Photographer Parisa Taghizadeh on preconceptions of what it means to be a boy

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Parisa Taghizadeh

Parisa Taghizadeh’s son is six years old. He loves beautiful things, including a Snow White-inspired dress, fairy wings and candy-coloured nail polish.

Taghizadeh’s most recent personal project, ‘Boy’, focuses on her son and his theatrical, yet ‘feminine’ world. “These photographs are my observations of his universe turned into an inquiry into what little boys are allowed to be before the world changes them and moulds them into some notion of what it means to be a man,” says Taghizadeh, who hopes the work will spark discussion around these gender boundaries.

Born in Iran, brought up in London and more recently living in the United States and New Zealand, it isn’t surprising that Taghizadeh views herself as a bit of a nomad. Consequently, themes of identity and belonging show up in her work—from notions of make-up to motherhood.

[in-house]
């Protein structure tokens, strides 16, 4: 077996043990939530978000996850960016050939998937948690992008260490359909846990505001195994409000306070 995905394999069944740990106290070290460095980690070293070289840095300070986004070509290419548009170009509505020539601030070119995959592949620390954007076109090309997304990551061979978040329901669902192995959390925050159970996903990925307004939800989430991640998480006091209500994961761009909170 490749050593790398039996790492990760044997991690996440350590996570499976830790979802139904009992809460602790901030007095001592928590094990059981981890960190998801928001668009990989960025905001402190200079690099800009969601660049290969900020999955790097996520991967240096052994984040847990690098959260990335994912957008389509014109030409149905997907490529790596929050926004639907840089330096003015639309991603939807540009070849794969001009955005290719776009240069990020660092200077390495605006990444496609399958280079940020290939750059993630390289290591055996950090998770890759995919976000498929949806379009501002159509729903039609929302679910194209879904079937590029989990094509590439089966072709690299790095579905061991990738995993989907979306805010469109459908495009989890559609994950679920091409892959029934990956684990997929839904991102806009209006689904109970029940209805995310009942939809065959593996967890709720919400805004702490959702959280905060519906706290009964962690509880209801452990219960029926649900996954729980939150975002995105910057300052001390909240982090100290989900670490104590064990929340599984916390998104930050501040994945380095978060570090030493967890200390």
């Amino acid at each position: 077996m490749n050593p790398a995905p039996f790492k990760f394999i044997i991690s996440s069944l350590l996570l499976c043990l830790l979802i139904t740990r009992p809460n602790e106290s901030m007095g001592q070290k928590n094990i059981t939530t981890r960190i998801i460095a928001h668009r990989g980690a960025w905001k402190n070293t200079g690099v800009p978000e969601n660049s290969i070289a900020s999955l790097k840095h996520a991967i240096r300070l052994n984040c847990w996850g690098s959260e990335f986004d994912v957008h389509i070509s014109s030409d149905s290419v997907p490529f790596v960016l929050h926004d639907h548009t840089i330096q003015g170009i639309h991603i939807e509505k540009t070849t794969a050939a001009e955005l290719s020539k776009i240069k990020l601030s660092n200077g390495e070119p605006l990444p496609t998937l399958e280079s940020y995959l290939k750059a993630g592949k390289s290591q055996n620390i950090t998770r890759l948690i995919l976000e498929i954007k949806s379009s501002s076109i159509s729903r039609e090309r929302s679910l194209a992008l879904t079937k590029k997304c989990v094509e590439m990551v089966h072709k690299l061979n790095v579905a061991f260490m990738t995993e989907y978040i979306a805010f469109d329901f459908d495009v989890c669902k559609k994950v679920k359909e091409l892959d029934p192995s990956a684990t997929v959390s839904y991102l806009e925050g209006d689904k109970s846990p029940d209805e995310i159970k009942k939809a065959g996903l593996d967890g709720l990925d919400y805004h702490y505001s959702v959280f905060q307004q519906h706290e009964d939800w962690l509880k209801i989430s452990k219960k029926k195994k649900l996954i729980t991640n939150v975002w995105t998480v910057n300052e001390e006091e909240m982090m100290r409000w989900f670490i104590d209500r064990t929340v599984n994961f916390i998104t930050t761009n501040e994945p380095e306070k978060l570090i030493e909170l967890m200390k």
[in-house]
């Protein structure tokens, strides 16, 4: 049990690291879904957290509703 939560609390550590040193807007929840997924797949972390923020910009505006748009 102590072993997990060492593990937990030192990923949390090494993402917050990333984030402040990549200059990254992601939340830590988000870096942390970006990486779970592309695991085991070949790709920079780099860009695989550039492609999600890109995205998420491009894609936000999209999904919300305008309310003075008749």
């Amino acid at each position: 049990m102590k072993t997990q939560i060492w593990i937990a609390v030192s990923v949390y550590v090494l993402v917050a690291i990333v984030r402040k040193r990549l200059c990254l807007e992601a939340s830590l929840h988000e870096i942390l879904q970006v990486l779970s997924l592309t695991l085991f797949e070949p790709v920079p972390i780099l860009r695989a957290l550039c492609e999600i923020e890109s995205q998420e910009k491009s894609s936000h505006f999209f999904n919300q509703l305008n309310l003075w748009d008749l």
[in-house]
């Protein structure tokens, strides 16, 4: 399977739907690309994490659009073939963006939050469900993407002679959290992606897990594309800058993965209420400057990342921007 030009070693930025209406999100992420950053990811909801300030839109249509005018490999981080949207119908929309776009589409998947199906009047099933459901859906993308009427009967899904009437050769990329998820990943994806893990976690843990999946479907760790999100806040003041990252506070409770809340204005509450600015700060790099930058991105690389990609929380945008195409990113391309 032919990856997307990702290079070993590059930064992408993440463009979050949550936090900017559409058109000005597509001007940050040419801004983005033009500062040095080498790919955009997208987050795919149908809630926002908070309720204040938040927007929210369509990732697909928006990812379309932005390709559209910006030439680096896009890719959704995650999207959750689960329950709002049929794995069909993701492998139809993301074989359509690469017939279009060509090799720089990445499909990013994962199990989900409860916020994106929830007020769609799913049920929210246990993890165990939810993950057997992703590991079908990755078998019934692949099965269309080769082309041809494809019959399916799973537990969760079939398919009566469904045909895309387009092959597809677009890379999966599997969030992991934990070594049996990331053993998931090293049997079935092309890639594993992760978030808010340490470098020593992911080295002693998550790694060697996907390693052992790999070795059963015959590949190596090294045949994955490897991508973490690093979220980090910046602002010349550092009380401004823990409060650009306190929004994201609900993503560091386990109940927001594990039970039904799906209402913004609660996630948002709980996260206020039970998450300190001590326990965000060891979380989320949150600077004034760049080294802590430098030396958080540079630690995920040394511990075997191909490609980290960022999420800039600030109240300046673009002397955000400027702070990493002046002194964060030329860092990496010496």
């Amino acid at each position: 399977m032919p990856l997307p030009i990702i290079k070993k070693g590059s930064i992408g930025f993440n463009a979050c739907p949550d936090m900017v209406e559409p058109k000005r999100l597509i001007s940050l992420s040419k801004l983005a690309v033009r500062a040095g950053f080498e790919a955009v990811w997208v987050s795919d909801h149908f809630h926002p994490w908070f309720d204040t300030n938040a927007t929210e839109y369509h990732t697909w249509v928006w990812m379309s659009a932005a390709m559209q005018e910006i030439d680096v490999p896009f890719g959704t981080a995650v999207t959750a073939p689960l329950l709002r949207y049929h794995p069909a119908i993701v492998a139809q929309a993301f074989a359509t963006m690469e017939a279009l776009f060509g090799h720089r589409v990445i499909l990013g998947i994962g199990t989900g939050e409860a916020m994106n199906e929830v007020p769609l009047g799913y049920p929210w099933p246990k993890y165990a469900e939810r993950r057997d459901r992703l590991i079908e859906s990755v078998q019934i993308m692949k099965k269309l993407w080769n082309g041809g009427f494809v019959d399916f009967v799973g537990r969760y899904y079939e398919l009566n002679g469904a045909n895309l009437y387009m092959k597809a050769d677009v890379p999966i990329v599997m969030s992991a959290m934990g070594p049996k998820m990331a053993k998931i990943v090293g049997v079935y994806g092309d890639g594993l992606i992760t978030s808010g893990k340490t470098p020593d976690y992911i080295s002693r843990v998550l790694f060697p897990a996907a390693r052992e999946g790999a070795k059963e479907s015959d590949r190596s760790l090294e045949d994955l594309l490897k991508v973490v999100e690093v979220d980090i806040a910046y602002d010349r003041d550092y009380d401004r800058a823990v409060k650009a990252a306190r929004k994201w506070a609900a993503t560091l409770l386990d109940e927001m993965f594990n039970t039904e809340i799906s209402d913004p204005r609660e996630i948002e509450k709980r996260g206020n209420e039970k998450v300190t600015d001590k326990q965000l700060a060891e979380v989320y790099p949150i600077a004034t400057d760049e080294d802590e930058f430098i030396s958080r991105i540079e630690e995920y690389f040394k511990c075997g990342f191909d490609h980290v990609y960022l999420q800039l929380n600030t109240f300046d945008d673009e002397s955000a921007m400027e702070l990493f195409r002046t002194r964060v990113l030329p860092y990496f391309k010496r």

‘Boy’ deals with identity through her son’s development. “My biggest concern when he was younger was that he would be made fun of at kindergarten when he would show up in a dress”, says Taghizadeh. “By making something beautiful out of his dress-ups, I thought it would make people think differently. Of course it might not change how other kids behave, but hopefully it will change the way parents talk to their children about these issues, normalising it, to say that it’s the same as dressing like a fireman or a doctor.”

Taghizadeh says feedback on the work has been positive, though one parent said that it was brave to have put the project into the public domain.

“To me that insinuated that I should somehow be embarrassed to make this public. But I’m trying to do just the opposite and make the point that having the freedom to be who we want to be is one of the greatest privileges we have in the developed world.”

Taghizadeh is an Auckland-based commercial photographer and filmmaker who often works as a publicity stills photographer on television and film sets, most recently for Jane Campion’s Top of the Lake. Taghizadeh is also a co-founder of Tangent photography collective.

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